Scottish deaf children face crisis due to teacher shortage

A deaf bus roadshow
A deaf bus roadshow
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Deaf children in Scotland face a growing education crisis, according to a new report which says nearly a third of specialist teachers have been cut in the past eight years.

The research by the Consortium for Research into Deaf Education (CRIDE) and the National Deaf Children’s Society (NDCS) puts the cuts at 29 per cent since 2011. It also states 30 per cent of the remaining teachers do not have the qualifications to support the pupils or their families.

There are 3,300 deaf children in Scotland with only 154 full-time equivalent specialist teachers, down from 218 in 2011.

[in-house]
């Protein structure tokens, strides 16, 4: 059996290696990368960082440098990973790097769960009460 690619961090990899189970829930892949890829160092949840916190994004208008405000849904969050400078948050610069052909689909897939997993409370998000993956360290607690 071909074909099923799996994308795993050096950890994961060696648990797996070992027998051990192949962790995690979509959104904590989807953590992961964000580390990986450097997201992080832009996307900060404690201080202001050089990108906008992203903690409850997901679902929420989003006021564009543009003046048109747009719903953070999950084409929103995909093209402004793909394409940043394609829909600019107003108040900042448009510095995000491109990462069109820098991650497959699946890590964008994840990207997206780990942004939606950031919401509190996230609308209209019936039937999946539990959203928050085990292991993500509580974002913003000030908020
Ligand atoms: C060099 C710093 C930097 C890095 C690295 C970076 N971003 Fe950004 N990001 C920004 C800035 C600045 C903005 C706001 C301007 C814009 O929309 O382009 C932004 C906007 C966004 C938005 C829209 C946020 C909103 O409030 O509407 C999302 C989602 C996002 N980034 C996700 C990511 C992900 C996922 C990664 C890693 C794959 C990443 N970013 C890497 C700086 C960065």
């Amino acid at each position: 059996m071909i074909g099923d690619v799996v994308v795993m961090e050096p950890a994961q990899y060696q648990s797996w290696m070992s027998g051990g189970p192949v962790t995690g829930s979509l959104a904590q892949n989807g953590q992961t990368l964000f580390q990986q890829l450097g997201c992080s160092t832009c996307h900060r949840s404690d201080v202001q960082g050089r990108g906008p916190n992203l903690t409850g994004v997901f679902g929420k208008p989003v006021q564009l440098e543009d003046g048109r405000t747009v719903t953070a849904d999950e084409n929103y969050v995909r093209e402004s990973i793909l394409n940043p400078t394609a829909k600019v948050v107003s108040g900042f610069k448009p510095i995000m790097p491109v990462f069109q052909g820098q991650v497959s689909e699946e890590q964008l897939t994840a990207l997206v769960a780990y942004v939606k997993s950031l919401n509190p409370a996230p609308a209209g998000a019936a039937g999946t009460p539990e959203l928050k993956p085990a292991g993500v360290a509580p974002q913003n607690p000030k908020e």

And with nearly half (46 per cent) of those specialists due to retire in the next ten to 15 years the charity is now warning of a recruitment crisis on the horizon.

Alasdair O’Hara, who leads NDCS campaigning work in Scotland, said: “This is utterly shameful, and we need to see an urgent investment in frontline staff from the Scottish Government and from councils to solve this crisis and deliver for an entire generation of deaf children.”

A Scottish Government spokeswoman said: “Education authorities [have a duty to] identify, provide for and review additional support needs of pupils, including those affected by hearing impairment.”